How to Settle an Estate

If you're the executor of an estate, here's what you'll need to do.

By , Attorney

It can be overwhelming to be an executor tasked with wrapping up your loved one's estate. But rest assured it's doable. Settling an estate can be broken down into a list of tasks, and you can do many (if not all) of these without the help of a lawyer. Here's a guide to how to settle an estate.

  1. Find the Will, If Any
  2. File the Will With the Local Probate Court
  3. Notify Agencies and Businesses of the Death
  4. Inventory Assets and Get Appraisals
  5. Decide Whether Probate Is Necessary
  6. Coordinate With the Successor Trustee
  7. Communicate With Beneficiaries
  8. Take Good Care of Estate Assets
  9. Collect Money Owed to the Estate
  10. Pay Bills Owed by the Estate
  11. Deal With Taxes
  12. Distribute the Assets
  13. Close the Estate

1. Find the Will, If Any

The first task of estate settlement is locating the will, if it exists. Sometimes finding the will is easy—and sometimes it's not. Look in desks and filing cabinets (home and office), fireproof boxes, and anywhere else the deceased person was likely to stash important documents. If there's a safe deposit box, even if you don't have a key you will be allowed to open it for the sole purpose of looking for the will. If there is no will, property will pass through intestate succession.

2. File the Will With the Local Probate Court

Make a copy for yourself, and then file the original with the probate court. Even if you don't think you're going to need to conduct a formal probate court proceeding, you're required by law to deposit the will with the court.

3. Notify Agencies and Businesses of the Death

Next, you'll need to notify third parties of the death. For example, you should notify:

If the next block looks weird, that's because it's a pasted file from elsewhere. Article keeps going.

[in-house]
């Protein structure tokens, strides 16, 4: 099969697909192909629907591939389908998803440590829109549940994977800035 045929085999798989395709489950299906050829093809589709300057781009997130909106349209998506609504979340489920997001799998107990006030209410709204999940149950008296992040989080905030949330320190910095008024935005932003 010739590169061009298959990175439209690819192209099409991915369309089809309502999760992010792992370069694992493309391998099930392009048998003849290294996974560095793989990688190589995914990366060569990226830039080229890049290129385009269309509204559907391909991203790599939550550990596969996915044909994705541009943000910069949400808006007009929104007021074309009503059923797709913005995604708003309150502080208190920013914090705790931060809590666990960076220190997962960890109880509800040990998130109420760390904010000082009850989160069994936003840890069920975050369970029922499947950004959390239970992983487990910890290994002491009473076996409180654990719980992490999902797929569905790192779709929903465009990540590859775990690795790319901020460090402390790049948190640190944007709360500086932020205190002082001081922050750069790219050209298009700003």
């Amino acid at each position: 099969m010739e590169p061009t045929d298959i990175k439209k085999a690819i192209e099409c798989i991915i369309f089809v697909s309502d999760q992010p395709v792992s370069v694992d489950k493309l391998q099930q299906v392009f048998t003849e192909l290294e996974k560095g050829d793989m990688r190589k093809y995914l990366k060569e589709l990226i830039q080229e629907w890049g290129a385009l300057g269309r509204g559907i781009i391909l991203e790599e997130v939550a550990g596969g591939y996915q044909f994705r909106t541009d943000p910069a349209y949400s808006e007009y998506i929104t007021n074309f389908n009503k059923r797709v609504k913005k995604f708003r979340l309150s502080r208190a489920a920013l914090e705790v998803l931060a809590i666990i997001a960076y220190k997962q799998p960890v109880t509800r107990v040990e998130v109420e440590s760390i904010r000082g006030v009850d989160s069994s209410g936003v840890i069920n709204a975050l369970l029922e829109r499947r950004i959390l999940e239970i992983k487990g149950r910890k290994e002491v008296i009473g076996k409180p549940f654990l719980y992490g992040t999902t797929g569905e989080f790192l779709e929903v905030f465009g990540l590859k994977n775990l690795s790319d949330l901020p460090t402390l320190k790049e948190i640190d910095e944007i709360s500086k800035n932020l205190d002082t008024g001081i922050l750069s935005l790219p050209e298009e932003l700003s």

• the post office
  • utility companies
  • credit card companies
  • banks, and
  • other businesses with whom the deceased person had an account.

Also, notify any agencies from which the person received benefits—like the Social Security Administration (1-800-772-1213). The more quickly you do this, the more quickly direct deposits (or checks) will be stopped, and you won't have to worry about returning payments to which the estate is not entitled.

4. Inventory Assets and Get Appraisals

You'll need a thorough inventory if you conduct a probate court proceeding. In any case, it will help you keep track of valuables, determine how you can transfer different items (because you'll note how title to assets is held), divide property among beneficiaries who are supposed to get equal shares (typical with siblings), and determine whether or not the estate will owe state or federal estate tax.

5. Decide Whether Probate Is Necessary

To make this determination, you'll have to tally up the value of the property subject to probate, see how title is held, and learn your state's rules on what estates qualify for simplified procedures. If you need to conduct a probate court proceeding, you can probably get help from the court's website or other materials. You may also want to hire a lawyer to help with probate paperwork or to help solve any disputes among beneficiaries or creditors.

6. Coordinate With the Successor Trustee